Cat's Paw (1931) by Roger Scarlett (Dorothy Blair & Evelyn Page)
An unconventional country house murder. Scarlett gives us the story in four parts. In the short prologue, we meet Underwood, a lawyer and Inspector Kane's Watson, who gives us a bit of background and tells us how Kane will come into the investigation. The next section, dubbed "The Evidence," shows us exactly what happened at the house of wealthy, elderly bachelor Martin Greenborough in the days leading up to the murder. We meet his extended family--nieces and nephews who are all dependent on Uncle Mart for everything. He holds the purse strings and expressly forbids them from finding other means of support. He doesn't mind doling out the money...on his own terms, of course. We also meet the essential staff--butler and valet--as well as Martin's "companion" (for which, read mistress), Mrs. Warden. We learn about the temperament of the old gentleman and his relations--who is greedy, who is a spendthrift, who has a quick temper, and who has a quick brain. Every interaction will be important to discovering the motive and the murderer.
As often happens in these country house mysteries, the domineering old man gathers his dependents around him for a birthday celebration. He also plans to deliver up a big surprise. A surprise that may well affect their future expectations (under any dispensations of a will). He announces his plans to marry and to meet with his lawyer "tomorrow." Now any good mystery fan knows that Martin is never going to see his lawyer...As a wrap-up to the birthday festivities, the relatives go ahead with a planned fireworks display and when the celebration is over, they all troop up to Uncle Martin's bedroom to find out how he liked them. But he's dead...shot though the temple...and apparently shot from outside the window during the fireworks.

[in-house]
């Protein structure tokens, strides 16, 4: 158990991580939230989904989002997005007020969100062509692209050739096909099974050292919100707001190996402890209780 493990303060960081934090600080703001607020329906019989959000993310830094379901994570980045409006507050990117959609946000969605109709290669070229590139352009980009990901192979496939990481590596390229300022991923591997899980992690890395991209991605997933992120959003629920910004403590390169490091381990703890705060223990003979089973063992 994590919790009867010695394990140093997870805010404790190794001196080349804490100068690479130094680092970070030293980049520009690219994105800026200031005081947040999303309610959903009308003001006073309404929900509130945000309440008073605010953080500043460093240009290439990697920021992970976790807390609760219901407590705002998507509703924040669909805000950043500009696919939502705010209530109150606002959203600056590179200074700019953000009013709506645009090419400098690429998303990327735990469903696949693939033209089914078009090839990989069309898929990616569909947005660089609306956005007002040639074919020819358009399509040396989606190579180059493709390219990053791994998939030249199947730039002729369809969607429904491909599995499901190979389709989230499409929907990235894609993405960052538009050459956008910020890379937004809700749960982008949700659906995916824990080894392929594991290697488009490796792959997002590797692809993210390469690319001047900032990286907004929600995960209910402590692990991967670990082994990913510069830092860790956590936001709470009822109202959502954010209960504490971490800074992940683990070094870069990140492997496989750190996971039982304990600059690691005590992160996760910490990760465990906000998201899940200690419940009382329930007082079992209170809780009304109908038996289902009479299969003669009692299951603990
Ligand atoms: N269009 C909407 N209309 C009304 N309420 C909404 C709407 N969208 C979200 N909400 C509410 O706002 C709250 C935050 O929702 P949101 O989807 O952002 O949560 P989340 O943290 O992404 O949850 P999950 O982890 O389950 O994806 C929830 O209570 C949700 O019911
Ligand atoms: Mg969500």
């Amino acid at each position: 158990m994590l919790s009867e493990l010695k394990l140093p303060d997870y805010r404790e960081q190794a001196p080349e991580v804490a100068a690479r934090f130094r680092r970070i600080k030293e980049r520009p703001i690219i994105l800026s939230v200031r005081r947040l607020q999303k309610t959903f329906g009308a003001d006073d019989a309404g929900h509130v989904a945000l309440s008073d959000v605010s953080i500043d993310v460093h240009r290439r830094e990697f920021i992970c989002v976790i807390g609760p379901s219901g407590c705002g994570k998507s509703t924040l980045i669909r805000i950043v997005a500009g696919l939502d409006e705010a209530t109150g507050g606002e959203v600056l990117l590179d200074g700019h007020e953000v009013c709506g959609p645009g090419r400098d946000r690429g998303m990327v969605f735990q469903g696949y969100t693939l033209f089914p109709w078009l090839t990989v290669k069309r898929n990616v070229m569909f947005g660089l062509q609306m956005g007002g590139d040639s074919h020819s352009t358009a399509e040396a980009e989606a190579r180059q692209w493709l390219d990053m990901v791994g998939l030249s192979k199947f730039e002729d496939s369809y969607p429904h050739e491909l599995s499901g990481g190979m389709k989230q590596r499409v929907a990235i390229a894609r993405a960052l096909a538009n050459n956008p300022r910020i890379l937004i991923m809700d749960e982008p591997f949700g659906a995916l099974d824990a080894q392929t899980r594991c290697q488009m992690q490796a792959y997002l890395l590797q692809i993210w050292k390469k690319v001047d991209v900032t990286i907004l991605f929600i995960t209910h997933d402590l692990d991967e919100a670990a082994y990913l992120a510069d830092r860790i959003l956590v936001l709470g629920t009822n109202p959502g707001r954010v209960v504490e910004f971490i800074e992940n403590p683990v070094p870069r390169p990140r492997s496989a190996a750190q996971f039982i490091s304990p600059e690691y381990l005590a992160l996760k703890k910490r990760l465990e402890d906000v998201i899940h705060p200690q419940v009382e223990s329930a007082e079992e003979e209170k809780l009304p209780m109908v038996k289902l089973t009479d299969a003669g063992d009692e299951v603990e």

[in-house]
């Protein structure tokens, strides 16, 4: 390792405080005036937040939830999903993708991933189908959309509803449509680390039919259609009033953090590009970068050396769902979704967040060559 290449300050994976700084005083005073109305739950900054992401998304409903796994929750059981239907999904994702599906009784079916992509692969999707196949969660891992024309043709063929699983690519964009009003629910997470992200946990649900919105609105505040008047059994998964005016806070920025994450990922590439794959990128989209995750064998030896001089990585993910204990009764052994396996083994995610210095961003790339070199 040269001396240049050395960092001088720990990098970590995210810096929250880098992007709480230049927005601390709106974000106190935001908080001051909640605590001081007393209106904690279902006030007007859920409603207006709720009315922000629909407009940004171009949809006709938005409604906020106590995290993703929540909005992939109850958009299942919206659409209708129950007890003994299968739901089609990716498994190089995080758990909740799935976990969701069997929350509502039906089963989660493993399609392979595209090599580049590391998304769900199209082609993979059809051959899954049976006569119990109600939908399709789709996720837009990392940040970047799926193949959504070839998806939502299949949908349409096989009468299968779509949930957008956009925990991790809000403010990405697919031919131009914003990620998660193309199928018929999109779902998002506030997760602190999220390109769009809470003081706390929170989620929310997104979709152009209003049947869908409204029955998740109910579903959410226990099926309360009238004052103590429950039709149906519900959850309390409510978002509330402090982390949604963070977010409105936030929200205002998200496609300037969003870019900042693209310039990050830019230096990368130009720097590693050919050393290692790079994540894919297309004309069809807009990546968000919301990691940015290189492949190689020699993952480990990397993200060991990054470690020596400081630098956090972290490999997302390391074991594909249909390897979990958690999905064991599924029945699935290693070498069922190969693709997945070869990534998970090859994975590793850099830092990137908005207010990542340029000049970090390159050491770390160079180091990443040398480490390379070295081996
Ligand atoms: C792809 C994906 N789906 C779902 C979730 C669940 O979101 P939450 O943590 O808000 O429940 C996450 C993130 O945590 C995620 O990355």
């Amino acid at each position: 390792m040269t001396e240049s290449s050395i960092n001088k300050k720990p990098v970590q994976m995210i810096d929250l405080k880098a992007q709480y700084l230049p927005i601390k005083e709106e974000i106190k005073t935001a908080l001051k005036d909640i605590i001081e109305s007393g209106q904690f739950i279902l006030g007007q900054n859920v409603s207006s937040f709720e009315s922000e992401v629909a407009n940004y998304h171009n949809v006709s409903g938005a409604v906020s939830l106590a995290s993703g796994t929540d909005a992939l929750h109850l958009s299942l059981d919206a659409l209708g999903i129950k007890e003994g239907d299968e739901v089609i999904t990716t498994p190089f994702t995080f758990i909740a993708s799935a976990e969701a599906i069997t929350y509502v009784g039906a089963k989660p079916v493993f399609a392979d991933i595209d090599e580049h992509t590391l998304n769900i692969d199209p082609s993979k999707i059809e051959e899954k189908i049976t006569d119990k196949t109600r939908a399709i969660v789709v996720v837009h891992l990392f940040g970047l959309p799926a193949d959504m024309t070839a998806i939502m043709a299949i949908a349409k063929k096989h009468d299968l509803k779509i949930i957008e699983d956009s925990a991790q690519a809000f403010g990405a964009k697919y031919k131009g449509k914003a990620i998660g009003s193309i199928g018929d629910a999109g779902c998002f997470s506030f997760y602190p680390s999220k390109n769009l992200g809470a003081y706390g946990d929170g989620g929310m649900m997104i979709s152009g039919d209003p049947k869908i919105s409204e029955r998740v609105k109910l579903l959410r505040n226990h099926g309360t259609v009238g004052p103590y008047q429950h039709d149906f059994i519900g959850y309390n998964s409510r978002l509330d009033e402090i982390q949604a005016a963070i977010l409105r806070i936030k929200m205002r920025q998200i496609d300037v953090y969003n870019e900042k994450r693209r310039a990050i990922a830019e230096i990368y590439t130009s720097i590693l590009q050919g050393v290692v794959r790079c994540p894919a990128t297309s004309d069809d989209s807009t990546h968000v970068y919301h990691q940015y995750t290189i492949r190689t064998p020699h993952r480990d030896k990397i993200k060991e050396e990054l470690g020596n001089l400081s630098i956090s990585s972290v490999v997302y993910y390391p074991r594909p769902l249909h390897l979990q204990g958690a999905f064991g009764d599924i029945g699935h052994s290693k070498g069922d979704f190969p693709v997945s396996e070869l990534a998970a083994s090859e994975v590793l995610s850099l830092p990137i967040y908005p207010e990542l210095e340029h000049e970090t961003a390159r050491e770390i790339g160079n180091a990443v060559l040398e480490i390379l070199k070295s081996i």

The third section of the book, "The Case," follows Sergeant Moran and Officer McBeath as they take statements and follow up clues. Each time Moran thinks he's found his culprit, new evidence or a new statement comes along to make him rethink everything. By the time he's done, he can't see how he can pinpoint anyone as the murderer. Then Inspector Kane, just returned from a trip, arrives. He hears everything from his friend Underwood and immediately sees a glimmer of the truth. He follows up three clues: the note, the necklace, and the cards. And when he's thoroughly investigated those, he (and the astute reader) knows who done it and why.
I have to say...I was half an astute reader. I knew who did it. I should have known why (I had actually noted certain aspects that would point to it), but didn't really formulate it properly before Kane explained it. Overall, an interesting mystery, though I'm not completely sold on the way Blair & Page chose to set it up. I prefer to have my "Holmes and Watson" center stage for the whole investigation, bringing Kane in for just the last third-ish of the book doesn't suit me as well. But the murder and the motive is definitely well worth the read. ★★★ and 1/2
First line: I had received Kane's wireless message and had sent him my reply.
Last line: "So [redacted] killed him."
Deaths = two shot